Pushy parents who spend a small fortune lavishing books on their young children in the hope of giving them a head start before primary school may be wasting their time and money, according to experts.
In reality, as every child knows, the business of helping pre-school children learn their first words is surprisingly simple – repetition and familiarity. A favourite book read over and over again trumps the mini-library of children’s books found in some British households. As the saying goes, less is more. => http://ind.pn/ZCbyYh
Besides the wonderful aromas, flavors, and textures that food has, each food group provides varying amounts of diverse nutrients. Each one of the five food groups supplies some, but not all, of the nutrients you need for good health. For this reason, it’s key that you eat from each food group every day.
Bread, Cereal, Rice, and Pasta Group
The base of the Food Guide Pyramid includes all foods made from grains. These foods should form the base of a nutritious diet. Foods in the bread, cereal, rice, and pasta group–or the starch group–are rich in complex carbohydrates (or starches). Complex carbohydrates are an excellent source of energy. They are low in fat and cholesterol and are your body’s main source of energy.
Thanks to rapid developments in consumer technology — namely, large-format touchscreen devices like the iPad, and soon, Android, BlackBerry 6 and Windows 7-based tablets — the definition of the e-book is quickly evolving. Soon, the word “e-book” will no longer connote dull, text-only transcriptions of popular print books on clunky e-readers, but richly colored, animated and interactive multimedia experiences that will leave their print counterparts looking lifeless in comparison.
The e-book medium broke new ground late last week when a little-known team of former video game developers in Vancouver, known as Loud Crow Interactive, released their first book for the iPad, iPhone and iPod touch, PopOut! The Tale of Peter Rabbit.
What makes Loud Crow’s version of Peter Rabbit so remarkable is the care and ingenuity with which the company has adapted the classic Beatrix Potter tale to the touchscreen medium.
In a world of rivets and drabness, a boy befriends a fantastical red creature that appears to be totally lost: based on the writer-director Tan’s prize-winning children’s book.
Here is a trailer to tempt you …
Directed by Shaun Tan. This film is part of the Sydney Film Festival. June 2-14 2010. www.sff.org.au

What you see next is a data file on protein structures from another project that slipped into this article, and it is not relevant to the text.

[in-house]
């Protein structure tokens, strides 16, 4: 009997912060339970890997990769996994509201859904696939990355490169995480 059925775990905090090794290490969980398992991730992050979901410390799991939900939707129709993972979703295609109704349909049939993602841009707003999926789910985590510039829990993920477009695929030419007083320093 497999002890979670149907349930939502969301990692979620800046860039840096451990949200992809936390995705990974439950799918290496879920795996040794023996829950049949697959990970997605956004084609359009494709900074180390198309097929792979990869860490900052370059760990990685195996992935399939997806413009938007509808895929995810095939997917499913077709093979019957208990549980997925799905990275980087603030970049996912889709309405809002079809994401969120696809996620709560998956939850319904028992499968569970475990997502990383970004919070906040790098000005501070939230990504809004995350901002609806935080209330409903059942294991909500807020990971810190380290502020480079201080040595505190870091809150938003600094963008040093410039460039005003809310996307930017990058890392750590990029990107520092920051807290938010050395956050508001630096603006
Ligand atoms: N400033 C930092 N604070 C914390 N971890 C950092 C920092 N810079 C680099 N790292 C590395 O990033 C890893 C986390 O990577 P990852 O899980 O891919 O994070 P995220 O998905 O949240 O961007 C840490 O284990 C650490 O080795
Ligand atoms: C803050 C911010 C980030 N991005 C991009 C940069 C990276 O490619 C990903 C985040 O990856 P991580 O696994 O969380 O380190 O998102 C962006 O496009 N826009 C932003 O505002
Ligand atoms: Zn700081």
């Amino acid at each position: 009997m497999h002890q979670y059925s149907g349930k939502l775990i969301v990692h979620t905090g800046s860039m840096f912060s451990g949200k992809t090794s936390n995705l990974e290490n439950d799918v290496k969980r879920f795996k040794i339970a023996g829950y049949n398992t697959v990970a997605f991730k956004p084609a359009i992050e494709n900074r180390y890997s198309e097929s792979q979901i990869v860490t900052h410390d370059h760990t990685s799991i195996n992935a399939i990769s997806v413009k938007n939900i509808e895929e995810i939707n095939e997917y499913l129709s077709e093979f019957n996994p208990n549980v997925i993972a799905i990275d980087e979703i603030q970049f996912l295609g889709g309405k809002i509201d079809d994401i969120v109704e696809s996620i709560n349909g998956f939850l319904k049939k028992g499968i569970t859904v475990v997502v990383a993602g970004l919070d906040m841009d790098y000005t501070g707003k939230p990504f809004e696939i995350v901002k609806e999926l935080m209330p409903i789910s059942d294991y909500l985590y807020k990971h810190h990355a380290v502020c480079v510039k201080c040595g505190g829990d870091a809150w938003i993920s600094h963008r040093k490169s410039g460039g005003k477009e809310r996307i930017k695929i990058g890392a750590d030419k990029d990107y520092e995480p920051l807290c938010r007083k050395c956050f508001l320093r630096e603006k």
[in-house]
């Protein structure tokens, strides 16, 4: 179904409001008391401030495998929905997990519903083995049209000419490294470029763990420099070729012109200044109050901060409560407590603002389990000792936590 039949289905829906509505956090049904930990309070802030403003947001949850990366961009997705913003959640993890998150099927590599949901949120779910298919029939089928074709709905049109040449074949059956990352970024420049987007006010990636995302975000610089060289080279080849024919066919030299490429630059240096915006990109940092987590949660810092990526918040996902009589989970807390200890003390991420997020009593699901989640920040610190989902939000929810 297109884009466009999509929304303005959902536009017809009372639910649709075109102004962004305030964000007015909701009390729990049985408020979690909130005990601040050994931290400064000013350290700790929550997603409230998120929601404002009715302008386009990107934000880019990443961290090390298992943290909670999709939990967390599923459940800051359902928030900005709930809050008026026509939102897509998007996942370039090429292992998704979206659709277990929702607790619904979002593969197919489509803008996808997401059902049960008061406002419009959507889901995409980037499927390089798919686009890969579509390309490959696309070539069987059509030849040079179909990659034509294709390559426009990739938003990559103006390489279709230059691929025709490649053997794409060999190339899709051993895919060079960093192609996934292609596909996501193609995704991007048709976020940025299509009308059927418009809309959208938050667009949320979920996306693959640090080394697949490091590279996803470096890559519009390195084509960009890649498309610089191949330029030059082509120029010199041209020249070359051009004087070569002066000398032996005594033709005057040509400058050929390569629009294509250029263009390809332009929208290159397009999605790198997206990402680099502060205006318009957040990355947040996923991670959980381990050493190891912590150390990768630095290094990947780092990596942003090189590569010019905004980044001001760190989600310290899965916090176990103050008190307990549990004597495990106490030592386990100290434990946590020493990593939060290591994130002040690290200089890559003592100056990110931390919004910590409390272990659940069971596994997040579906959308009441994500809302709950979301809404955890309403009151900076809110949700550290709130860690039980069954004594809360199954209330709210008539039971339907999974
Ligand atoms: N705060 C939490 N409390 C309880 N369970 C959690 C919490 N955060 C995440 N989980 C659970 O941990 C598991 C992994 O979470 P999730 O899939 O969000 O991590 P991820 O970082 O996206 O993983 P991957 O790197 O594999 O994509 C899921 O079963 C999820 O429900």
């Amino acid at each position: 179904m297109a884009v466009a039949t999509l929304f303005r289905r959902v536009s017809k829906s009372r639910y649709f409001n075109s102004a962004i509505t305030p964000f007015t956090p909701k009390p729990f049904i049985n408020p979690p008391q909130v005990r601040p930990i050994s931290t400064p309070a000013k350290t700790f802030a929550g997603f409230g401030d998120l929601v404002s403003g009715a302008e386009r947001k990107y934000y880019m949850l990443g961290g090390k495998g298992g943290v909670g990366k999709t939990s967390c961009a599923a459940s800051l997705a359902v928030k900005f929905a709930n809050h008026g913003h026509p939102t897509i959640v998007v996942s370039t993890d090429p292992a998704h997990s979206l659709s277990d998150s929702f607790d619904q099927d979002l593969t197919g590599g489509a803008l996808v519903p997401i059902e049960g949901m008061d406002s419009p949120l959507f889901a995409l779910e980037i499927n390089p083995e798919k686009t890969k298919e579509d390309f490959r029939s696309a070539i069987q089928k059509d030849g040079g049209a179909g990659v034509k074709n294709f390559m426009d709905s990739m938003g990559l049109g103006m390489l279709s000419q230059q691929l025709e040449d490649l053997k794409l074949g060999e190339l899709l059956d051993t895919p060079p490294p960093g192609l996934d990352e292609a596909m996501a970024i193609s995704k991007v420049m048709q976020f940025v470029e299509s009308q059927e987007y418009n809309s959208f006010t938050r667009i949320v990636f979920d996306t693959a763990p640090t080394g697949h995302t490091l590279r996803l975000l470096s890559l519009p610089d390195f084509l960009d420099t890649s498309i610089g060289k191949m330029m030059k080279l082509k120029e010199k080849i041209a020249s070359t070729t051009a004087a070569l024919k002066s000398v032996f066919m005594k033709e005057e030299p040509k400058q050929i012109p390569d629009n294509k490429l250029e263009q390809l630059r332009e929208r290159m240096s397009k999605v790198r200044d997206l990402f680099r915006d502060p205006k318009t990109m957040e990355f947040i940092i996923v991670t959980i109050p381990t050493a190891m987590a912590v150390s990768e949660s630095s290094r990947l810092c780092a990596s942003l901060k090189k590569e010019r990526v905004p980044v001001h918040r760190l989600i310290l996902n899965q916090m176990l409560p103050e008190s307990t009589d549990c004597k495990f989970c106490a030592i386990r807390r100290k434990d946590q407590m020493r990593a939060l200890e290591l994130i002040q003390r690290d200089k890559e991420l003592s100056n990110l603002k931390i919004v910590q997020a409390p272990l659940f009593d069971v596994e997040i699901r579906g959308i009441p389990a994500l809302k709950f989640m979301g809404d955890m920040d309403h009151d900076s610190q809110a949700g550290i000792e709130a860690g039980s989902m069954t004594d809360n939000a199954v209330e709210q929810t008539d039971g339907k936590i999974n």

About the DVD …
A boy discovers a bizarre looking creature while out collecting bottle tops at the beach. Having guessed it is lost, he tries to find its owner or where it belongs, but is met with mute indifference from everyone else, who barely notice its presence, each unwilling to entertain this interruption to their daily lives. For reasons he does not explain, the boy empathises with the creature, and sets out to find a ‘place’ for it.
DVD Extras include: Deleted scenes, pre-production artwork, notes and commentaries, mini-features on animation development, plus an extensive interview. The package also includes a 48-page field guide, ‘What Miscellaneous Abnormality Is That?’, a rare publication from the mysterious Federal Department of Odds. At last you will be able to correctly identify a lost thing when you see one. Check here for more details.
Remember the book?
A kid finds a lost ‘thing’ on the beach where he’s scavenging for his bottle top collection. The thing is a large, freakish creature but no one except the kid really notices it, it’s simply not part of their familiar day-to-day reality.
Buy the book here => http://bit.ly/aDgXuY
Teens are no more egotistical than previous generations, new research shows, despite previous studies that described today’s youth as self-centered and antisocial.
In a scientific analysis of nearly a half-million high-school seniors spread over three decades, Michigan State University psychology Brent Donnellan and Kali Trzesniewski of the University of Western Ontario argue teens today are just as happy and satisfied as their parents’ generation. The study appears in the journal Perspectives on Psychological Science.